Titanfall has landed, plummeting down from the heavens in a crackle of thunder and smoke. But, even as the dust begins to settle, the shock wave left behind by Respawn Entertainment’s première shooter continues to play havoc with my life.
After hours of rhythmically mashing the left and right buttons on my mouse, I think I can safely say I’m pretty much a master of martial arts. As hundreds of armed men approached from either side, all it took was a simple stroke of the finger to swat them like flies. Sometimes I’d use a lightsaber, or laser nunchaku.
I’m leaping over electric beams, gnawing on exposed wires and scampering around grime-covered vents with a pack of squeaking accomplices. I am – believe or not – a sewer rat.
“Oh, so you’re a rat now…?” My girlfriend asks puzzlingly. “Aren’t you supposed to be Dracula?”
Whenever Goichi Suda is working on a new title, the whole process is very much an event. You know whatever he churns out is going to be pants-on-head insane, yet wildly imaginative and a ton of fun to play. While this wasn’t necessarily the case with Lollipop Chainsaw, his previous works such as No More Heroes and Killer7 have been praised for their uncouth nature, being designed by a group of people unafraid to think outside the box.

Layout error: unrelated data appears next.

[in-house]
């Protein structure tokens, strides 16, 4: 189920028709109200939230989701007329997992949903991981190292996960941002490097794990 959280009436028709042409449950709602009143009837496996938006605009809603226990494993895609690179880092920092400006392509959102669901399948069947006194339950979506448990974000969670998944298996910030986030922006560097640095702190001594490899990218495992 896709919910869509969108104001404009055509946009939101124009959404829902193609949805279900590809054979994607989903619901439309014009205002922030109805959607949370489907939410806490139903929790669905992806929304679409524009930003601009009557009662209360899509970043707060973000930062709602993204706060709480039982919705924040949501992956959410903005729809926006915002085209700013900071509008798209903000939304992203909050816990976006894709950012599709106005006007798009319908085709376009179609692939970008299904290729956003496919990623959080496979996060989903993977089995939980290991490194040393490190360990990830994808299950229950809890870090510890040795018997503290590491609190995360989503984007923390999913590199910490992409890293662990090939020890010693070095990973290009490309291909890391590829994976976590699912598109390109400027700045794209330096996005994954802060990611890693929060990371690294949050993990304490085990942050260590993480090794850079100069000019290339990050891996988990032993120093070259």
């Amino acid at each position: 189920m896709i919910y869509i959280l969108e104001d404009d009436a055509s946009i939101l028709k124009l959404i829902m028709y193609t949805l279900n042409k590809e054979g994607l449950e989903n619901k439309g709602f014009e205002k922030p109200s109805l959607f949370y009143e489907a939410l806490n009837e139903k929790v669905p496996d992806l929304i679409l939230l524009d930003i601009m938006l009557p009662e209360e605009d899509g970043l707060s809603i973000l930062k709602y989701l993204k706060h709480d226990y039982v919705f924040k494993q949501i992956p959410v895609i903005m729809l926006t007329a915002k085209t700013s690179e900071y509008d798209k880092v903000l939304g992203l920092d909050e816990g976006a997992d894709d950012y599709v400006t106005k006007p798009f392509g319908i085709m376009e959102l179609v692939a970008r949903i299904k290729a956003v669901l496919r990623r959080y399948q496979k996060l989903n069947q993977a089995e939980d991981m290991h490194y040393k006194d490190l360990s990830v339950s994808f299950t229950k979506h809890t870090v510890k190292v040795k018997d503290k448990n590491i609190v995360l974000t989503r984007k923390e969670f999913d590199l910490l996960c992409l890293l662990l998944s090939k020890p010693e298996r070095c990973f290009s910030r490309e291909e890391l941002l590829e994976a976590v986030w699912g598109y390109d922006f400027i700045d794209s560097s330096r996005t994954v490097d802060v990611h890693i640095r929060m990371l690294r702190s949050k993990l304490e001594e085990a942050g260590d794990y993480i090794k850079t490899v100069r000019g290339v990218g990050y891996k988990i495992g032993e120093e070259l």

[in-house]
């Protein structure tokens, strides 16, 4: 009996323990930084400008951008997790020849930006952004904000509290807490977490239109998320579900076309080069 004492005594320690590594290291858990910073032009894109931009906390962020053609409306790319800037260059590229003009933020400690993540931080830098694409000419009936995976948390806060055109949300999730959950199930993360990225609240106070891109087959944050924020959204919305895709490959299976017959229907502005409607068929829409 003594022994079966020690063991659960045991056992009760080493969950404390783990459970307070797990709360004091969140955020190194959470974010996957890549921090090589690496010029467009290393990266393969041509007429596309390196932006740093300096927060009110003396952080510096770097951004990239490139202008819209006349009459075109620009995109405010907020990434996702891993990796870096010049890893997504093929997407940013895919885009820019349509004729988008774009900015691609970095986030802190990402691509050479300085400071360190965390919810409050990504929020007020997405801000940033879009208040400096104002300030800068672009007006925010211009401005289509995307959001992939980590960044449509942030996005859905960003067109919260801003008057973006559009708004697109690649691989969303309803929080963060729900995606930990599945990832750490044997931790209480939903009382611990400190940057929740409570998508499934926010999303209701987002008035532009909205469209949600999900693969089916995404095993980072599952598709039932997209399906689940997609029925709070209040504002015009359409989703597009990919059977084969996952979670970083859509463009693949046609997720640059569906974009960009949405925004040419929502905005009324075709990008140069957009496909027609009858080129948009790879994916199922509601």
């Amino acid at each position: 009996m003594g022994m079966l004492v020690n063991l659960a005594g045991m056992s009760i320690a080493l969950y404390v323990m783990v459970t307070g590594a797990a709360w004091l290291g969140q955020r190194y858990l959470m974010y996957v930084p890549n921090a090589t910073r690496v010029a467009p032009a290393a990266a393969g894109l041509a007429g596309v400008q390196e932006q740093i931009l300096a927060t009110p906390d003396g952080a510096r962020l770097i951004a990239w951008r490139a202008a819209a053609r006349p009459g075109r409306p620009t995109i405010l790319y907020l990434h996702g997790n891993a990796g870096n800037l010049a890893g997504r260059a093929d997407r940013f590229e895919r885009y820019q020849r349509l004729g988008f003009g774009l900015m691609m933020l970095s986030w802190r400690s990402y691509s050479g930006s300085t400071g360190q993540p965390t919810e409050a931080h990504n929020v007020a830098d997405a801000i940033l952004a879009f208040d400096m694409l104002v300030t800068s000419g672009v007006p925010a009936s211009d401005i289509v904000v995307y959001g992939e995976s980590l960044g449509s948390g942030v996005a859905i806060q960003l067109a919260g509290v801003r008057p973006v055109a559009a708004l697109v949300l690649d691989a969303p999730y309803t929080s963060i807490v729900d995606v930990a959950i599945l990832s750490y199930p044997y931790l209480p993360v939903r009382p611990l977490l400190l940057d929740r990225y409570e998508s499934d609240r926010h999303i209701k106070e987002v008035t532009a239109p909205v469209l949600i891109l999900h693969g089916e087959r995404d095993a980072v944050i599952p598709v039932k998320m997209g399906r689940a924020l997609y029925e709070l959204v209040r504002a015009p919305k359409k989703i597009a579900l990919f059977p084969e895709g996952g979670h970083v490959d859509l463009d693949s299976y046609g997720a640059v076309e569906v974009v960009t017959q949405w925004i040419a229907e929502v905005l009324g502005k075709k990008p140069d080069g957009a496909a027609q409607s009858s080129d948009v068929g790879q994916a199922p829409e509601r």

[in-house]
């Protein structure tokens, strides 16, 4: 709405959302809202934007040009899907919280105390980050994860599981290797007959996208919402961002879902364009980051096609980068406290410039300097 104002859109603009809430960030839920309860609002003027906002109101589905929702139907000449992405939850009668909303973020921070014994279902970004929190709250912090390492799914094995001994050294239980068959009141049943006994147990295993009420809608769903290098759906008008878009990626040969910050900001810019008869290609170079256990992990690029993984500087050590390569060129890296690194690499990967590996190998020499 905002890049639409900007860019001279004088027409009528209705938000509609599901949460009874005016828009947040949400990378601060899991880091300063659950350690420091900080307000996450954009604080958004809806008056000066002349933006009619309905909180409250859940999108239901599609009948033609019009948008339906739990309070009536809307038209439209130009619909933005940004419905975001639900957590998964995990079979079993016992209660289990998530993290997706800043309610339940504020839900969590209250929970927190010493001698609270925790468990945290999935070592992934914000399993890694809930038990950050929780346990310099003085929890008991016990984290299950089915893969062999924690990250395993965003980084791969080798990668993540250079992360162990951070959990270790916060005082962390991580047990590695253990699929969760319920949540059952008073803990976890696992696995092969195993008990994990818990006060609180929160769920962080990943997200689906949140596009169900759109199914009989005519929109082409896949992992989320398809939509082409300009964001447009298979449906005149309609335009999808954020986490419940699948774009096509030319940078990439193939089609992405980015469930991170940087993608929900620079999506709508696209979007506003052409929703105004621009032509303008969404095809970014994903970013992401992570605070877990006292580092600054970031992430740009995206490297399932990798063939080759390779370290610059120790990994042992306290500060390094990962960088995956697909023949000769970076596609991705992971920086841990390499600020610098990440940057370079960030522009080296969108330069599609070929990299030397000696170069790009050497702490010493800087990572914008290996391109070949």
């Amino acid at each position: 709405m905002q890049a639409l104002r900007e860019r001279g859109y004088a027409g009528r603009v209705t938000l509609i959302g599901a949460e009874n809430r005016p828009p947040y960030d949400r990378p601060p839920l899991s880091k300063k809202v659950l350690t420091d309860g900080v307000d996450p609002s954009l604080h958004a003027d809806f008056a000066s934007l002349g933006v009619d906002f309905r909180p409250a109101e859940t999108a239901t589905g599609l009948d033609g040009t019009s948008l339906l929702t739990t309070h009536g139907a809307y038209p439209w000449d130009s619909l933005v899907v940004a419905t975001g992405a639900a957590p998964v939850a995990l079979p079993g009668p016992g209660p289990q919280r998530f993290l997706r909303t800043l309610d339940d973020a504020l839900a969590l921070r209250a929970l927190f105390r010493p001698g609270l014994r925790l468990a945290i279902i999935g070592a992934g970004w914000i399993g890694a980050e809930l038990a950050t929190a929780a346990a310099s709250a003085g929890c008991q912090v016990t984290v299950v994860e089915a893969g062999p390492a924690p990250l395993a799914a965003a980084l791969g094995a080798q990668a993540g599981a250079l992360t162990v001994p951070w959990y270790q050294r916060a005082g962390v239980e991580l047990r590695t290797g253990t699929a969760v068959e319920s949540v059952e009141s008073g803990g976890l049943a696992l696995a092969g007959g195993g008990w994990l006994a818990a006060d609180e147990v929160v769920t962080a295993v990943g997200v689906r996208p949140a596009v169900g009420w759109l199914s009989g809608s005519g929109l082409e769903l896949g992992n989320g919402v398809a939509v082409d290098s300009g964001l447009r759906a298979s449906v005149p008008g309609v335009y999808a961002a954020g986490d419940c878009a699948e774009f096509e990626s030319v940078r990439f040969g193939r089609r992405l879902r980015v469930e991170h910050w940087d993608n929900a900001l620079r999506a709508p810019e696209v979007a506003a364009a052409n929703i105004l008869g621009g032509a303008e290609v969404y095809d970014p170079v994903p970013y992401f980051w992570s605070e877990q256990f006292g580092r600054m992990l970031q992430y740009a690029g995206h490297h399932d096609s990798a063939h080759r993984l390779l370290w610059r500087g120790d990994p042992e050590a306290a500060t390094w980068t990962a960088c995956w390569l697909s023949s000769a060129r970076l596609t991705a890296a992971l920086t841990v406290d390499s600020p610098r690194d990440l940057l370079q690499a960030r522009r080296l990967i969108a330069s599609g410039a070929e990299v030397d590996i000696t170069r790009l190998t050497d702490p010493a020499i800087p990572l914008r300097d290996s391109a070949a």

Remember Me is a new IP published by Capcom, and is the first game from developer Dontnod Entertainment. While announced mid-2012 to little fanfare, Remember Me slowly built anticipation through its customisable combat system, unique cyberpunk setting and an interesting female protagonist. Sadly, whilst Remember Me is a solid start with some memorable (no pun intended) scenarios, it falls massively short of its potential.
As someone who plays a lot of PC games, I often rely on Steam to provide me with affordable, easily accessible gaming experiences that I can instantly load up any time, alone or with some friends. The problem is, Steam is so prevalent that it’s easy to overlook other digital distribution platforms and websites that are indeed out there, packed with some stellar content of their own.
Prequel. Cover shooter. Multi-player monster. These are dangerous designations nowadays for a video game, yet standard ones for a blockbuster. For the sake of those souls who have taken up residence under a rock the last few years, Gears of War, though often criticised today for its derivative tendencies, was just about as ground-shaking in 2006 as its antagonist ‘Grubs’.